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Vinyl Is Poised to Outsell CDs For the First Time Since 1986

killer b

Minimum Waste / Maximum Joy
Kids these days are a different breed - there is absolutely no way I would have admitted to something like that when I was a young 'un.
 

beesonthewhatnow

going deaf for a living
I think young people buy vinyl as more of a memento or art piece from a band they like.

A few years a go I hung out over a summer with a friend's band doing a tour and festival circuit. They had a big and young audience. Like 16 to 21.

They sold lots of vinyl, but none of the kids had anyway to play it.

Kind of like having proof you're a hardcore fan, I guess
Yep, see/hear this a lot at the small (some would say “hipster”) venue I work at. They all stream what they want to listen to as it’s easy, but still want to support the bands so buy the collectible merch. It’s quite cute really :D
 

scifisam

feck! arse! girls! drink!
I think young people buy vinyl as more of a memento or art piece from a band they like.

A few years a go I hung out over a summer with a friend's band doing a tour and festival circuit. They had a big and young audience. Like 16 to 21.

They sold lots of vinyl, but none of the kids had anyway to play it.

Kind of like having proof you're a hardcore fan, I guess
The discs themselves and the covers can be gorgeous, which is probably part of the reason. Also, once they had a disc to play they might have got something to play it on. Lots of cheap record players out there, which probably aren't very good, but only true hipsters would turn their nose up at someone finding a different way to play their music at home.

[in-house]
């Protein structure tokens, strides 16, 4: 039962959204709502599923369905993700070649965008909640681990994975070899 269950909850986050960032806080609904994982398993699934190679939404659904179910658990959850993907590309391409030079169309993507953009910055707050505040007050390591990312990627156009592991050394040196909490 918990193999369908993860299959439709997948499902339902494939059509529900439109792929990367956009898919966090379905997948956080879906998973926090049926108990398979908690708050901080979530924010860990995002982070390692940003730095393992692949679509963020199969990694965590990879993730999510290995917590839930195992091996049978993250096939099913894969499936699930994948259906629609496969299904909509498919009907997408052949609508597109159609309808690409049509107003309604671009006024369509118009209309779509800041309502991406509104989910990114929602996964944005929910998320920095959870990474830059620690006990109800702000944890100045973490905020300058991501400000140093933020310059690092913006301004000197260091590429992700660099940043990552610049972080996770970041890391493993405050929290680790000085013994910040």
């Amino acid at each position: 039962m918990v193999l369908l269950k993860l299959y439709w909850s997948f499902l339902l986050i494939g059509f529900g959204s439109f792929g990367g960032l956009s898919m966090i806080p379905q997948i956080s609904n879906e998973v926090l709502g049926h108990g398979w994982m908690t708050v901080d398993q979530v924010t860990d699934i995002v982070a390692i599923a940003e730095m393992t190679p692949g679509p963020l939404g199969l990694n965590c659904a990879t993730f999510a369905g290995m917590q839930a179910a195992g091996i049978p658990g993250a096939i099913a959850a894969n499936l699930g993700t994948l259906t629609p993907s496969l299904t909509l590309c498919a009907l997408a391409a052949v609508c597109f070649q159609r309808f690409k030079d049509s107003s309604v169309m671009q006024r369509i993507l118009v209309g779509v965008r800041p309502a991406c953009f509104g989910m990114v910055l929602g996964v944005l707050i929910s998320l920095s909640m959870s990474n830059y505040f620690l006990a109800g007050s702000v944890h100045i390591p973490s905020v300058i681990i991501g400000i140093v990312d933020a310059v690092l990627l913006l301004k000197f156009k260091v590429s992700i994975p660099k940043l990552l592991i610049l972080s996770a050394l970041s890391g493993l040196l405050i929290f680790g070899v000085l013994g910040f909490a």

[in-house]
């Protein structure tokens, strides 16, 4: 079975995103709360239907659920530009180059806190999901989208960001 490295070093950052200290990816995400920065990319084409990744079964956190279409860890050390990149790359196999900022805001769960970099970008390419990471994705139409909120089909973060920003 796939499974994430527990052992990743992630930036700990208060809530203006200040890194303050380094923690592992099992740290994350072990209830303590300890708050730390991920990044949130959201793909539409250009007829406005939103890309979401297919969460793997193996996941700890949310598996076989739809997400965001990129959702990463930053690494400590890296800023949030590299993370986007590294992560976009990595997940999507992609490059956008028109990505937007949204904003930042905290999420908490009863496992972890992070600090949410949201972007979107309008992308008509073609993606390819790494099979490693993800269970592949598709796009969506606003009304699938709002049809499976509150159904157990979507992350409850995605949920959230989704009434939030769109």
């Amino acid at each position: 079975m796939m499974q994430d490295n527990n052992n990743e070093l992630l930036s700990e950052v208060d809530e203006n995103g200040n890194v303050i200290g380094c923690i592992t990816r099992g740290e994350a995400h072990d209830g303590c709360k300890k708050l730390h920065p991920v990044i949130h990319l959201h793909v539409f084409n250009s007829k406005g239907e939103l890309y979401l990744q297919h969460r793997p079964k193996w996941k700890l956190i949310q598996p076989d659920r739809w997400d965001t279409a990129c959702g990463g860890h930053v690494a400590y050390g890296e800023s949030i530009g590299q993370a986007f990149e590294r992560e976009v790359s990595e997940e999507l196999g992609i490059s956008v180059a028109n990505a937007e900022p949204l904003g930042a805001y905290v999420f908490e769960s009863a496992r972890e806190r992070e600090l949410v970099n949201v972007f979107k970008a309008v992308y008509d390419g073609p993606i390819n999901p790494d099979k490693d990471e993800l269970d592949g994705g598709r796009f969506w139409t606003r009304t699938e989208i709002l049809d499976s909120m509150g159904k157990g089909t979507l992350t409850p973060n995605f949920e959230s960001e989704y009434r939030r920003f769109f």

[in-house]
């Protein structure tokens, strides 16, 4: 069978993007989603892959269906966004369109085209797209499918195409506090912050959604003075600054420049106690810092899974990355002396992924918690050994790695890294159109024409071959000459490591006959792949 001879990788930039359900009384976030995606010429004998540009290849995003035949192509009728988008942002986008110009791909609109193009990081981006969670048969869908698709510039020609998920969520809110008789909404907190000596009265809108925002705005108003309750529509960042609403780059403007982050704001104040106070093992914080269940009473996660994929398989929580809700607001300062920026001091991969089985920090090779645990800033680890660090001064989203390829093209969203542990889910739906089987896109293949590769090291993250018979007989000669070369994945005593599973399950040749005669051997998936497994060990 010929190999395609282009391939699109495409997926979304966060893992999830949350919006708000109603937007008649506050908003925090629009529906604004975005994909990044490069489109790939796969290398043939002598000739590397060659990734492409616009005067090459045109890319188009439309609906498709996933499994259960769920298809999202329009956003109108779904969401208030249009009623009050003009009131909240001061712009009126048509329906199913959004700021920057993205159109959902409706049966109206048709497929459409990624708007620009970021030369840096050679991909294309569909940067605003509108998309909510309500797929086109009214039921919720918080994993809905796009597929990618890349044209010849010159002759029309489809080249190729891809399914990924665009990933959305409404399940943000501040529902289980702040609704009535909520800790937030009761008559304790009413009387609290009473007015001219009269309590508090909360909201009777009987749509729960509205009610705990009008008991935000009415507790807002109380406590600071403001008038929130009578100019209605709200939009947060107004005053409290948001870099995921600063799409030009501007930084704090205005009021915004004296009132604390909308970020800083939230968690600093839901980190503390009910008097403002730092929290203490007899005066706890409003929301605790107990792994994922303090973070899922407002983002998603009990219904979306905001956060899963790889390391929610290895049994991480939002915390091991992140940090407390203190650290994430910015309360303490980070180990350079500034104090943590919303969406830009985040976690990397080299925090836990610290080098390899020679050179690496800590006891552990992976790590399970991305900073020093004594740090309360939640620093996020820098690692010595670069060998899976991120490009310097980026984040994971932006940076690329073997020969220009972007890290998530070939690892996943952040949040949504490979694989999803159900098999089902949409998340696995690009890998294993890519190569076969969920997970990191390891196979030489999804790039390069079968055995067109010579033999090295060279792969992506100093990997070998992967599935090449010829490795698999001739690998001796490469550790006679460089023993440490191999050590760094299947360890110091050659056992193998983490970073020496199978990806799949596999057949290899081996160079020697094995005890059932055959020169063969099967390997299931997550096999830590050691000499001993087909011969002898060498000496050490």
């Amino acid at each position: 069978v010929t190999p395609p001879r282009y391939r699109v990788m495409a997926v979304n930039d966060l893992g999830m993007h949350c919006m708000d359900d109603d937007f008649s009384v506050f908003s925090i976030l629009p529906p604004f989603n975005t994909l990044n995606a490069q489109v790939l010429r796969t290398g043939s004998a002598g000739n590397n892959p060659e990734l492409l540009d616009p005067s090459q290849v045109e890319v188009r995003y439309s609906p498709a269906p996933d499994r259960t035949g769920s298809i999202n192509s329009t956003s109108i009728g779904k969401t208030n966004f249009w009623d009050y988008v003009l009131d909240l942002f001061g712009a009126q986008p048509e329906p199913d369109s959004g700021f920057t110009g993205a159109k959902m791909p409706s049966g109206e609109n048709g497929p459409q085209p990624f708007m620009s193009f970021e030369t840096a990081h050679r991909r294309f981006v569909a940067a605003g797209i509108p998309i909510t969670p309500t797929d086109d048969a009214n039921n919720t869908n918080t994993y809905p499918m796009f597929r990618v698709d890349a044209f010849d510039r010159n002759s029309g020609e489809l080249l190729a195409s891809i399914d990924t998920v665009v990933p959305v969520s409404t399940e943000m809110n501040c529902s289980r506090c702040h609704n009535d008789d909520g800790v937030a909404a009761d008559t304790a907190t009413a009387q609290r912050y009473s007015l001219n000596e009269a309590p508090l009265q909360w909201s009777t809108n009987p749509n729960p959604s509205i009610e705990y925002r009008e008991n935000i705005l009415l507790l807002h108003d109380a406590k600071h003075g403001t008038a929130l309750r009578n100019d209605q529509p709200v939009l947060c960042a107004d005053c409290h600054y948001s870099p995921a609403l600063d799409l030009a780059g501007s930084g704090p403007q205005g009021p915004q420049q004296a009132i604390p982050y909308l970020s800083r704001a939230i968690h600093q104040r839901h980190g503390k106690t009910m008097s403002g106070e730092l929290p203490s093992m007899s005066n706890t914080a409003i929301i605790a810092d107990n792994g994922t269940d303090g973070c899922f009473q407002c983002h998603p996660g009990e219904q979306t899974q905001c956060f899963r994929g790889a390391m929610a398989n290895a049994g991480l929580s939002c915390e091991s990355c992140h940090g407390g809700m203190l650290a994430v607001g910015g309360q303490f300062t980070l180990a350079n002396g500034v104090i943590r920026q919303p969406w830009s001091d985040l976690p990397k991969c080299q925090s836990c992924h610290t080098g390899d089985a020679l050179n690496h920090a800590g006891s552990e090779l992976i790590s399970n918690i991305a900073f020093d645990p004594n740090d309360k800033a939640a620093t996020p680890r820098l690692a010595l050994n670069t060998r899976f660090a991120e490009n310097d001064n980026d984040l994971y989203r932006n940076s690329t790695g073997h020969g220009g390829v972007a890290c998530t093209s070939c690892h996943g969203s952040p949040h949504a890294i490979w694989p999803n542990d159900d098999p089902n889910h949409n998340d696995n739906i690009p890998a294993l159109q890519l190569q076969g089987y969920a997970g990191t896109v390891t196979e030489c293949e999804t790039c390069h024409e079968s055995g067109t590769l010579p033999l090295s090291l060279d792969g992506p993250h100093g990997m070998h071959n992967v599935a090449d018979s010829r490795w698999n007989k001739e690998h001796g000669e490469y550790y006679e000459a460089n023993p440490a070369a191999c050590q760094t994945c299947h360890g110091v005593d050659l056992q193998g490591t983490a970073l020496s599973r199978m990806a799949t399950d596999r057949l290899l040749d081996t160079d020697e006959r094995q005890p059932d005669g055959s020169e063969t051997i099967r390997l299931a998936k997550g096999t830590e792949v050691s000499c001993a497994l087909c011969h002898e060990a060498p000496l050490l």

ska invita

back on the other side
Met a guy this weekend who works at SRD, which in the 90s may have been the biggest dance music distributor, definitely on the jungle/hardcore/dnb scene...got talking about business and he said things collapsed around 2005 but are back to late 90s levels at the moment, and in regards what dance 12s are selling he said it was 90s jungle represses (which sell out in a flash) and techno that drives most of the business.

I think the techno scene has stayed quite purist on the vinyl thing - likewise the early 90s oldskool scene - whereas DnB and much of the rest is pretty solidly mp3 now (me included). Roots/Dub scene also usually vinyl only, but thats starting to change...bandcamp creeping in.
 

killer b

Minimum Waste / Maximum Joy
All the techno DJs I know play digital now. I think they might still buy the 12s, but no-one plays them out.
 

killer b

Minimum Waste / Maximum Joy
Bit strange that techno is the hold out, when its probably the music style that benefits most from the malleability digital allows.
 

rutabowa

LOSE IT
When I was following the garage punk record releases more closely, like in the late 2000s, there were quite a few releases that came out, sold all 300 in the first few weeks, and then were selling for crazy prices like £50-100 straight after... so obviously people started buying them just to flip. 99% of those records are now like £1 on discogs now (because who wants to buy late 2000s garage punk in 2019?). Give it another 10 years and they might be back at retail value (or they might be landfill because noone has the slightest interest in them any more because they are busy dealing with return of the black death or whatever).